Super-Earth orbits in habitable zone of cool star
DR EMILY BALDWIN
Posted: 02 February 2012
A 4.5 Earth-mass planet has been found within the habitable zone of a nearby star, which itself is a member of a triple star system.
The planet, which takes 28 days to orbit its host star, has at least one super-Earth companion orbiting on a tighter orbit in just 7.2 days. The international team of astronomers used ground-based telescopes to make the discovery, and also found evidence for a gas giant planet and another super-Earth in the same system, but further observations are needed to confirm the data.
The newly discovered super-Earth is part of a triple-star system. Image: Guillem Anglada-Escudé, Carnegie Institution.
The planets orbit 22 light year distant M-class dwarf star GJ667C, and its stellar siblings are both orange K-dwarfs. These stars have only a quarter of the heavy elements that our Sun possesses, depleted in some of the metal-rich ingredients that go into planet building.
“This was expected to be a rather unlikely star to host planets,” says Steven Vogt of the University of California Santa Cruz. “Yet there they are, around a very nearby, metal-poor example of the most common type of star in our Galaxy. The detection of this planet, this nearby and this soon, implies that our Galaxy must be teeming with billions of potentially habitable rocky planets.”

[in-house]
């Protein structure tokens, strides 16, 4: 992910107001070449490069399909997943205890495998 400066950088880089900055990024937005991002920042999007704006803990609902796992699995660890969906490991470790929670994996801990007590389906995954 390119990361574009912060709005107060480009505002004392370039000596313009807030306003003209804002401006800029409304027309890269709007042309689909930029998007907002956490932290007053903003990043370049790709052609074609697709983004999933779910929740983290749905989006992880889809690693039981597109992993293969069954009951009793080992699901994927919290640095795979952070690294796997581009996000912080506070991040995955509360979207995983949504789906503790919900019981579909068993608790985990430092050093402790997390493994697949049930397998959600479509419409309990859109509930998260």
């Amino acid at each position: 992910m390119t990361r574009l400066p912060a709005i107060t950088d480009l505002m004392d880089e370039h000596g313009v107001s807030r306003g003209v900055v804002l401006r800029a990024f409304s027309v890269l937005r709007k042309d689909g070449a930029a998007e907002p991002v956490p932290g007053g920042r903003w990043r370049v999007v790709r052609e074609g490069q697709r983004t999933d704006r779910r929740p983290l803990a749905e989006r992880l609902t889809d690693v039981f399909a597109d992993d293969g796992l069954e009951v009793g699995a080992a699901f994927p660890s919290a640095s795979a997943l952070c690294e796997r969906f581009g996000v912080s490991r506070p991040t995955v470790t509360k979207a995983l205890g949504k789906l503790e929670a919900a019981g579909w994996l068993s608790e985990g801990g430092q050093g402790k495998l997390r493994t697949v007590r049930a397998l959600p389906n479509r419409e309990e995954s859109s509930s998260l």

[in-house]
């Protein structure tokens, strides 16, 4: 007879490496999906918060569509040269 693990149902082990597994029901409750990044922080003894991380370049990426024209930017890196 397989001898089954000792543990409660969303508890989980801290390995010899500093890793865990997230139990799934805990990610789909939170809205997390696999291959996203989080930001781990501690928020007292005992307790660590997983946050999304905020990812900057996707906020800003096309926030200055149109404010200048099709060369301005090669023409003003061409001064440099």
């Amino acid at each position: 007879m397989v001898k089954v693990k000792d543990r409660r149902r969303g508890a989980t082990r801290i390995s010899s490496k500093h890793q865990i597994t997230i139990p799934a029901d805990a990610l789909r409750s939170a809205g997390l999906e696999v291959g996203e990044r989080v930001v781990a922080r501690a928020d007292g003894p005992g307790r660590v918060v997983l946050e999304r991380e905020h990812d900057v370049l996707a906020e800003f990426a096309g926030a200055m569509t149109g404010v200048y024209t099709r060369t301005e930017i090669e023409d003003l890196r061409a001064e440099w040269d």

The super-Earth is thought to absorb the same amount of energy from its star that the Earth does from the Sun, although in the form of infrared radiation. Orbiting in the habitable zone, where temperatures are neither too hot nor too cold for liquid water to exist on the planet's surface, GJ667Cc could be the best candidate yet to support liquid water.
The team used public data from the European Southern Observatory and incorporated new measurements from the Keck Observatory’s High Resolution Echelle Spectrograph and the new Carnegie Planet Finder Spectrograph at the Magellan II Telescope to detect the tiny wobbles in the star's motion caused by the planet's gravitational tug.